Freeze Damage, and What to Do Now

Hopefully you got our special weather alert several weeks ago warning you of imminent extreme and prolonged cold. Hopefully you took the necessary precautions. Even if you did, and certainly if you didn’t, your plants could have been hurt. But, what do you do now? Let’s address the proper steps.

Step 1: What is your Plant Hardiness Zone? You need to know that every time you go to the nursery. Click to the USDA Plant Hardiness Zone Map, South-Midwest US. Find your county, and see which Zone it’s in.

Step 2: Make a list of all your woody plants, both those that were damaged by the cold and those that were not. Make note of each plant’s Hardiness Zone ranking. To use as an example, a plant that’s listed as "Zone 7" should survive average winters in Zone 7 and warmer (Zones 8-9). However, our example of a Zone 7 plant would not survive average winters in colder Zones (6 or 5, as examples).

Step 3: Every tree, shrub, vine or groundcover has been ranked for its Hardiness Zone using that chart. Your nurseryman can show you how to read plant labels to find the Hardiness Zones. If the plants that suffered damage in your gardens are listed for warmer Hardiness Zones, the damage is likely to recur in future winters, too. Those are plants that probably should be replaced as you redo your plantings this spring.

Step 4: Even plants that should make it through a normal winter in your area may have been damaged by the cold this year. If the damaged plant is listed as hardy to your Zone, it probably will come back as growth resumes this spring.

Step 5: It’s still too early to determine the extent of damage to most woody plants. It may be that only the leaves have been killed, in which case it’s best to sit tight and give the plants a chance to regrow with new foliage this spring. Do not prune those plants yet. However, if stems are beginning to shrivel and turn brittle, those tissues can certainly be trimmed off. Cut back until you reach live, vigorous stem tissue.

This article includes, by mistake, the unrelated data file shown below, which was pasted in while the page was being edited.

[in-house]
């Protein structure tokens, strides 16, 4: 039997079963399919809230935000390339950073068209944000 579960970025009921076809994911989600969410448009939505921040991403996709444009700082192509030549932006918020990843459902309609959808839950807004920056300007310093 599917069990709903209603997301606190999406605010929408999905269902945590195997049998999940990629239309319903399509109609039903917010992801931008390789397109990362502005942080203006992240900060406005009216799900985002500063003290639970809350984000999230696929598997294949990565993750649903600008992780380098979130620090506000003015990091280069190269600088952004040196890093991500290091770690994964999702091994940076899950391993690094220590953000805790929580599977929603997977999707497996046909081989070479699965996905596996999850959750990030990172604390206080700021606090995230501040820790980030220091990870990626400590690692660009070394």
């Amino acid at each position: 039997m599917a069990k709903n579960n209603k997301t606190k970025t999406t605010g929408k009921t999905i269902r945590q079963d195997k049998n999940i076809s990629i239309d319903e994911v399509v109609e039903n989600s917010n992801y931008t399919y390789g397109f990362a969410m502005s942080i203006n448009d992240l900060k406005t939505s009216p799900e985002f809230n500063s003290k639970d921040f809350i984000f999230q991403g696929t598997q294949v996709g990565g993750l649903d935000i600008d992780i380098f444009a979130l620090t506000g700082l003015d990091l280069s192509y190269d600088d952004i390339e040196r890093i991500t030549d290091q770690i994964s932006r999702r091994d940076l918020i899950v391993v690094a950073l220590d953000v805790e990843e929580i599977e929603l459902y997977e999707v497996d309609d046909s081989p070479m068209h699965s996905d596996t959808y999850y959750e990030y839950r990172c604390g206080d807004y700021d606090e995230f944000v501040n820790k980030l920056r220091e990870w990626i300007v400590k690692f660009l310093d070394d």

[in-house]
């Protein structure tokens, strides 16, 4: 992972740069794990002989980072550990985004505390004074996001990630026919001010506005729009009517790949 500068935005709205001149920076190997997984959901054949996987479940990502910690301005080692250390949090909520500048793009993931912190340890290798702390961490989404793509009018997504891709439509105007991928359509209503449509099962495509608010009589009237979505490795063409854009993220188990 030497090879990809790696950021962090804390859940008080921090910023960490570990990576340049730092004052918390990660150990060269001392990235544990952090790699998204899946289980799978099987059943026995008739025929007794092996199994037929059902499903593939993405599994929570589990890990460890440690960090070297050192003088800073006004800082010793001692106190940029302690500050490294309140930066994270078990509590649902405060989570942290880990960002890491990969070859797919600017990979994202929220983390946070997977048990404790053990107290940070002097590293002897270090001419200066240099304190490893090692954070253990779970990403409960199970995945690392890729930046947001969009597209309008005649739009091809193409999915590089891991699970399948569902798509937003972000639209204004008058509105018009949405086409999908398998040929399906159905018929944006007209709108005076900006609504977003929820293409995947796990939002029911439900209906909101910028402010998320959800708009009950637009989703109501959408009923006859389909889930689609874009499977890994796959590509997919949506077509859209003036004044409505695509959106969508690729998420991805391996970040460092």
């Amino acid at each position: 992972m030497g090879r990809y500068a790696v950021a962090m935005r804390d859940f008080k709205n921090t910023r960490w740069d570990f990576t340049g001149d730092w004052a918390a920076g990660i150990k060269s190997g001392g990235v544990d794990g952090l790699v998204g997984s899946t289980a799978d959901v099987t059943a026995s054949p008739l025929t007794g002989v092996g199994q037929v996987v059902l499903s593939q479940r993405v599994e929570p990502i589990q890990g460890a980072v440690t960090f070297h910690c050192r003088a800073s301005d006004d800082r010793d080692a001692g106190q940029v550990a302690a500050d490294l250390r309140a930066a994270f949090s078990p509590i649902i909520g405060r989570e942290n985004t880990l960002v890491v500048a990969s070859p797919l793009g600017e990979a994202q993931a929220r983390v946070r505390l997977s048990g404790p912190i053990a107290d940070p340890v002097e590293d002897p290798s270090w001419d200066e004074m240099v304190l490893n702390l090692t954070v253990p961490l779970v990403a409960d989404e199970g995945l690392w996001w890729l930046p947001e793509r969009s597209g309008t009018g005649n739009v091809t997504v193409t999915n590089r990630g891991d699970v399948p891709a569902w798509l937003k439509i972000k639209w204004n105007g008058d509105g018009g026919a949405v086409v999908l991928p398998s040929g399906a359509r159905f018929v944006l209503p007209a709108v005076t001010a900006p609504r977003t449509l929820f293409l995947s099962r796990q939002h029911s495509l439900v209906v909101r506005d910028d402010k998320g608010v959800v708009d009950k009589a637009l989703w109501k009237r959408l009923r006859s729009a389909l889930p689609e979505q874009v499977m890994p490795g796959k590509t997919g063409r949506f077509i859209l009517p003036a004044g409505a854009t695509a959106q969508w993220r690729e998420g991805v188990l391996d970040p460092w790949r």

Step 6: Jump ahead by 4-6 weeks. By early or mid-March, you’ll be able to tell the full extent of dieback, if any. Some plants may have been killed entirely to the ground, but most of those will at least send up new shoots starting in late March or April. Once you can tell how serious the damage is with certainty, trim and reshape the plants. But, be patient. Don’t rush to trim.

Step 7: Groundcovers are a different story. Asian jasmine was browned by the cold over much of the state. If that happened to yours, it will come back, but you’ll probably want to get the browned stubble out of the way. Use a line trimmer or your mower (highest possible setting) to scalp off the dead growth. If will look pretty bare initially, but it will be tidy. Then, in March, new growth will emerge, and the bed will really look nice. Finally, if you need to trim mondograss or liriope, do so before mid-February to be sure you don’t trim into new, green candles of growth. Once new growth commences, it’s a lot more difficult to trim these clumping groundcovers.

Posted by Neil Sperry
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